Brain Injury Awareness Part 4: The road to recovery
Coast Guard Petty Officer 3rd Class Colin Woodside is back to his favorite hobby of rock climbing, but with a constant awareness of the need for safety after suffering a severe TBI.
Editor's Note: This article has a graphic photo below, which some readers may find unsettling.
It’s been a long journey of recovery for Coast Guard Petty Officer 3rd Class Colin Woodside, who suffered a traumatic brain injury while rock climbing in 2014.
“It was the day that changed the rest of my life,” said the San Diego-based maritime enforcement specialist.
During the past two and a half years, Woodside has undergone treatment for the severe TBI he suffered and is finally experiencing the joy of recovery.
“With a severe TBI, we’re often confused and don’t want to admit to things,” said Woodside. “Someone can tell you, ‘You’re hurt, and you need to rest and recover.’ But we tell ourselves, ‘No, I’m fine, I’m fine. Don’t worry.’ I thought I knew better about my recovery than I actually did.”
He took the first steps on the road to recovery in the hospital in Seattle, where operations and therapy started him on the healing path. His parents, Regina and Jim Woodside, got the news about his fall at their home in San Diego. When they reached their son’s side, they knew it was bad; they also believed he would recover.
“He was alive,” said Regina, speaking in a video posted on the Defense and Veterans Brain Injury Center website, A Head for the Future. “And every day he got better, so every day was another day we had.”
Those first days of recovery involved simple things: playing his favorite music, which produced visible reactions and signs that he was cognitive of what was happening around him—the first since his fall. He worked on regaining his memory, strength, and ability to walk and talk. Later treatments would become more involved, teaching his brain to regain cognitive and motor abilities.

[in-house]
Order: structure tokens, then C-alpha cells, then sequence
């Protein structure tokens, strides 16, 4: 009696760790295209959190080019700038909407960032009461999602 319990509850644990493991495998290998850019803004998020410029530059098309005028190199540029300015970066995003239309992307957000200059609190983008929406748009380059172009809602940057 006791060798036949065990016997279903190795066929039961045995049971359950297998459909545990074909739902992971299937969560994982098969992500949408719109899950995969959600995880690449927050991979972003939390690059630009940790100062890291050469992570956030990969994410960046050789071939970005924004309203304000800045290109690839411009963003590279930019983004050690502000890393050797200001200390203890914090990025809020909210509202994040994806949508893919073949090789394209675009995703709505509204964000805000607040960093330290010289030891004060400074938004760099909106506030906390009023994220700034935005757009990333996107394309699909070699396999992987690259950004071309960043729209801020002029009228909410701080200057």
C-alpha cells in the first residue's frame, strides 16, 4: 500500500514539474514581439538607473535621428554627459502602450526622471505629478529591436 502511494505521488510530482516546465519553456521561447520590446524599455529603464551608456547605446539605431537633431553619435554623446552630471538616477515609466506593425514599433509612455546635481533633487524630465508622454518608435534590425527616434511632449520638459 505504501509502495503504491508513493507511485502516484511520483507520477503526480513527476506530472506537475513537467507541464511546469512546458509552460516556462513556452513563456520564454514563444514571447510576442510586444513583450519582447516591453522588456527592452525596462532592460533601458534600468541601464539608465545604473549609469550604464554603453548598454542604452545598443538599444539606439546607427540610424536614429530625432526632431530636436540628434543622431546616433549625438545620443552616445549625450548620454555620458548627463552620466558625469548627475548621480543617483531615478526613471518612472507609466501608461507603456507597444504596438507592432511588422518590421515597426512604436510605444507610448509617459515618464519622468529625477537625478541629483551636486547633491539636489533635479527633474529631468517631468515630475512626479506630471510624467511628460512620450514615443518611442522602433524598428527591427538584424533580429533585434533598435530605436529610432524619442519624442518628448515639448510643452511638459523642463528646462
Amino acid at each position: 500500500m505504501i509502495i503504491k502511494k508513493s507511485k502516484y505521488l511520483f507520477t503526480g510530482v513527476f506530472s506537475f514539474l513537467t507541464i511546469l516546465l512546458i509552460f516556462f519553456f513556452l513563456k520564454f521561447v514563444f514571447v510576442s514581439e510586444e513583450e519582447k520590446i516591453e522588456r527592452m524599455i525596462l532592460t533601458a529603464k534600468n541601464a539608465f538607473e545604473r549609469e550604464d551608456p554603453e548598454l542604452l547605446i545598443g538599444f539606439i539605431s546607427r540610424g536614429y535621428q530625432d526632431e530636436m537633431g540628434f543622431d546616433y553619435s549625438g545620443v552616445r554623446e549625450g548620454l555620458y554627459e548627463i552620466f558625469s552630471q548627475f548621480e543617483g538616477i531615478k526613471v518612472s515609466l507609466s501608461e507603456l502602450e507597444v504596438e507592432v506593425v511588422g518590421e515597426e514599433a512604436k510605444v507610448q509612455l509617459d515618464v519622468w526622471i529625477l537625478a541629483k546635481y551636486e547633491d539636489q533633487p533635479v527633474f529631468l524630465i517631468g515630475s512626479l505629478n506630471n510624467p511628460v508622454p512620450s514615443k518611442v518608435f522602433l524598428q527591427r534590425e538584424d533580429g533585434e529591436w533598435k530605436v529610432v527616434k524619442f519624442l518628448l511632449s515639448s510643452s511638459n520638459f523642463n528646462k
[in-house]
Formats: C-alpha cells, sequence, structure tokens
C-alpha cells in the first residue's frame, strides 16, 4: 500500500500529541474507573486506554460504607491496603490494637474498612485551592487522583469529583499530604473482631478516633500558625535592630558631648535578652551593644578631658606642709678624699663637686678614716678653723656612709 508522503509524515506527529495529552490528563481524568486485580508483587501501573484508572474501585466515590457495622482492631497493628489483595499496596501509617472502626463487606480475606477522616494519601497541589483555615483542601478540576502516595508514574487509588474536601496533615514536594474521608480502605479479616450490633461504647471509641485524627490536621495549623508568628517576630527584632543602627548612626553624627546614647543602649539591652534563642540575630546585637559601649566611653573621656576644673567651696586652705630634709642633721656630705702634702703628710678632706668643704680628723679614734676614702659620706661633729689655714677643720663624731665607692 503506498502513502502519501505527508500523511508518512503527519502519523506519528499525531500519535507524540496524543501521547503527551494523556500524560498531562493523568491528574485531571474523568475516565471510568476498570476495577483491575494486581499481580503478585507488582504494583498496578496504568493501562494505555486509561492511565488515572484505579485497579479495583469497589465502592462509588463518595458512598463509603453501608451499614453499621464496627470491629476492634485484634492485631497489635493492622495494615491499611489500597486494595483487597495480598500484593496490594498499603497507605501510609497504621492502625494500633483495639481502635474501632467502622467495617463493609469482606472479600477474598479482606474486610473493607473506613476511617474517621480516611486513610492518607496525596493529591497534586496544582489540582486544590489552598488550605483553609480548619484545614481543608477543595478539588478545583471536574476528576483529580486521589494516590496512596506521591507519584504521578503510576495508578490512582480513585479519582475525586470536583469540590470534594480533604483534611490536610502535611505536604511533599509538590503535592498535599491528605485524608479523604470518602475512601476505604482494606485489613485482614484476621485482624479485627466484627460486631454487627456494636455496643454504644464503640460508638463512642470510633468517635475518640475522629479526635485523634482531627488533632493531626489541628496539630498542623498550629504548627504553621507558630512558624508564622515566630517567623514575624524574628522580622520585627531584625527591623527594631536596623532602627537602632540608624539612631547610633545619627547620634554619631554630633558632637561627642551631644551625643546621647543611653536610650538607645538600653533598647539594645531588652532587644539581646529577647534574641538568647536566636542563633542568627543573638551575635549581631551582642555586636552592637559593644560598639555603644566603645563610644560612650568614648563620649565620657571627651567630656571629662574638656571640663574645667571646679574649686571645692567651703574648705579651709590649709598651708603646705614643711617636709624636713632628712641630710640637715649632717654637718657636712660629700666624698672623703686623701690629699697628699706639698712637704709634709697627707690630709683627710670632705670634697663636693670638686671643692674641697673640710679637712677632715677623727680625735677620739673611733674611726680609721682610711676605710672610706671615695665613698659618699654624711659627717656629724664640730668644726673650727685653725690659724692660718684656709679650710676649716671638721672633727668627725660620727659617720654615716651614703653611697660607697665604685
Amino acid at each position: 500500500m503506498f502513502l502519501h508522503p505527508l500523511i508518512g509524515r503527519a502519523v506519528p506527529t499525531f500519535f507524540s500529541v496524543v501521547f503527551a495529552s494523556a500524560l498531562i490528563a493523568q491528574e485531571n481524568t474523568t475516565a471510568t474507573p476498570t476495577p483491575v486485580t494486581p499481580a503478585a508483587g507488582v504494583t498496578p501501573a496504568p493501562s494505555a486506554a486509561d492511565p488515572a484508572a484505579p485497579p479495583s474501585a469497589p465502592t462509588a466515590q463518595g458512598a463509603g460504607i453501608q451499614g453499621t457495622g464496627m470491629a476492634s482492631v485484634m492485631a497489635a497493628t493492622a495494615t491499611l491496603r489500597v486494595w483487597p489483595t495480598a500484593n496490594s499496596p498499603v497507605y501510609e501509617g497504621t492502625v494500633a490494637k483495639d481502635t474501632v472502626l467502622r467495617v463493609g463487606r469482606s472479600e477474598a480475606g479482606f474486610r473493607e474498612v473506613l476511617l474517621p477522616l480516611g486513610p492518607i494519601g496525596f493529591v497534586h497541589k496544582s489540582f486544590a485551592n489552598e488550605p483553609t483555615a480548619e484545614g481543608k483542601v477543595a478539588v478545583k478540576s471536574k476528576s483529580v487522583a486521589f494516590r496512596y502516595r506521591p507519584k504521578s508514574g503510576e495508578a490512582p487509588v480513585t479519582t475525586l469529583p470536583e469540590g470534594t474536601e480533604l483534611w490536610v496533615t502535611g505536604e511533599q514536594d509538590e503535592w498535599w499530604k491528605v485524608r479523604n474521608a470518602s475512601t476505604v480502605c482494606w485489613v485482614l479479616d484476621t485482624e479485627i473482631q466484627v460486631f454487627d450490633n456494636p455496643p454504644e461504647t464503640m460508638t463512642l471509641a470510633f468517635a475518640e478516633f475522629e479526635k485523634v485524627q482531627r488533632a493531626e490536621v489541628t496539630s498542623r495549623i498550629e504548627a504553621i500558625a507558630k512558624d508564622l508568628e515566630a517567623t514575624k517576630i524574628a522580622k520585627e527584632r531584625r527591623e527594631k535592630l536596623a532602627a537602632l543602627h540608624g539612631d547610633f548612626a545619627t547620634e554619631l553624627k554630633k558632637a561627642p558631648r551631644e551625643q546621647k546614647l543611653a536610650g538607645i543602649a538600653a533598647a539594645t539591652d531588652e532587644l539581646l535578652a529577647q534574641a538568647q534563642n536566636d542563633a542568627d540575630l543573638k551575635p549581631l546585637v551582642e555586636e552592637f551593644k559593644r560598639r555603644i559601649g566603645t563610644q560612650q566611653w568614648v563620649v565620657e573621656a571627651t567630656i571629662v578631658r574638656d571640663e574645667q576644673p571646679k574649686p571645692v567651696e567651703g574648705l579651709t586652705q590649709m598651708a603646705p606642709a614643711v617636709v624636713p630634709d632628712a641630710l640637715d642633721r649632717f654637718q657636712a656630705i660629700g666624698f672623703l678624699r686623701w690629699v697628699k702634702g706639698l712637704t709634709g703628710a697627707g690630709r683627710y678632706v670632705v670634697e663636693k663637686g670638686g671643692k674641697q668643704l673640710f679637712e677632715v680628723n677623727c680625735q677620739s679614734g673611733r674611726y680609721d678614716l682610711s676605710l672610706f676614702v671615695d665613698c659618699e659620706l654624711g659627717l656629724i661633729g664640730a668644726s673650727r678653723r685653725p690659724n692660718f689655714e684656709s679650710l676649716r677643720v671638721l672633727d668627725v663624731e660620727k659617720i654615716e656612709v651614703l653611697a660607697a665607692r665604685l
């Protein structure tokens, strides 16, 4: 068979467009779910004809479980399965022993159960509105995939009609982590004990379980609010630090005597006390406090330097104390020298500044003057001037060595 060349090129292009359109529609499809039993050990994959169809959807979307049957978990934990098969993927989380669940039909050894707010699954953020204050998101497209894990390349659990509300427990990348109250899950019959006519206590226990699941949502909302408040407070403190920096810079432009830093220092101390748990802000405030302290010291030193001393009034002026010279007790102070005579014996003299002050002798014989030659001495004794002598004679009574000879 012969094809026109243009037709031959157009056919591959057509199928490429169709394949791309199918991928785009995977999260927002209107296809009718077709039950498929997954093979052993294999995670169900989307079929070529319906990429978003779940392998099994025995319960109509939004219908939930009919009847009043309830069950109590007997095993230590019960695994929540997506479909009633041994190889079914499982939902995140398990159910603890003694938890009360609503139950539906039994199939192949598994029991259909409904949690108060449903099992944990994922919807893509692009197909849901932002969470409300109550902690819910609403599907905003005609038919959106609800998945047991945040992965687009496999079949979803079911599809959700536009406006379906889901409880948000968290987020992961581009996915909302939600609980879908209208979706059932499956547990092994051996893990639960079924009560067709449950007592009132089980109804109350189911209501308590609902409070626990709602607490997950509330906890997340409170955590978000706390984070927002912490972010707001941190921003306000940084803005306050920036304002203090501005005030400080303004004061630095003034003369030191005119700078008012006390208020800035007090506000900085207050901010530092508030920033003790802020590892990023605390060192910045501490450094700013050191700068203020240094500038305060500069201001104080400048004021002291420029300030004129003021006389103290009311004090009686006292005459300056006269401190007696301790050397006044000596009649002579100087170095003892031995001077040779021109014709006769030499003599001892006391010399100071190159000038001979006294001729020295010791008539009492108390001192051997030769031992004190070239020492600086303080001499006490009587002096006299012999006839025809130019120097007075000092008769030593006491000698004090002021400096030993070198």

Woodside admitted recovery was an emotional rollercoaster. “I’d be super happy and cheerful one second,” said Woodside, “and a couple of minutes would go by, and I’d become really upset.” He said the first year was especially difficult. “I wanted to get back to my original life of hiking and camping and rock climbing, and I knew I couldn’t.”
He battled through those feelings to understand it would be a long, difficult process. Today, Woodside continues on his path to recovery, slowly but steadily regaining concentration skills wiped out after the fall. He still has issues with his memory that could continue for the rest of his life. But he feels the treatment received from the care providers in the Military Health System has resulted in important milestones, such as his return to full duties last summer and now, the ability to rock climb again. “I don’t know how much longer my recovery will take, but I do know that over time, I continue to improve,” he said.
While the traumatic events of October 2014 sent Woodside on the difficult path of TBI, they also made him appreciate the life he has and the life he is regaining as his recovery continues.
“I’ve actually had some real emotional growth from the accident,” he said. “I no longer take the small things for granted. I went through a very severe injury, but I came out OK. I can walk, I can talk, I can run. It’s a complete turnaround from where I had been when first injured. It keeps me humble and makes me appreciate things more. When I come home from work, I’m thankful that I could go home, because I know what it’s like not to have that.”
And he offered this advice to anyone with a TBI: “If I can recover from the severe type of injury I had and get back to my life before it, you can too. You’re going to be OK.”
See Woodside’s full story of recovery on A Head for the Future website.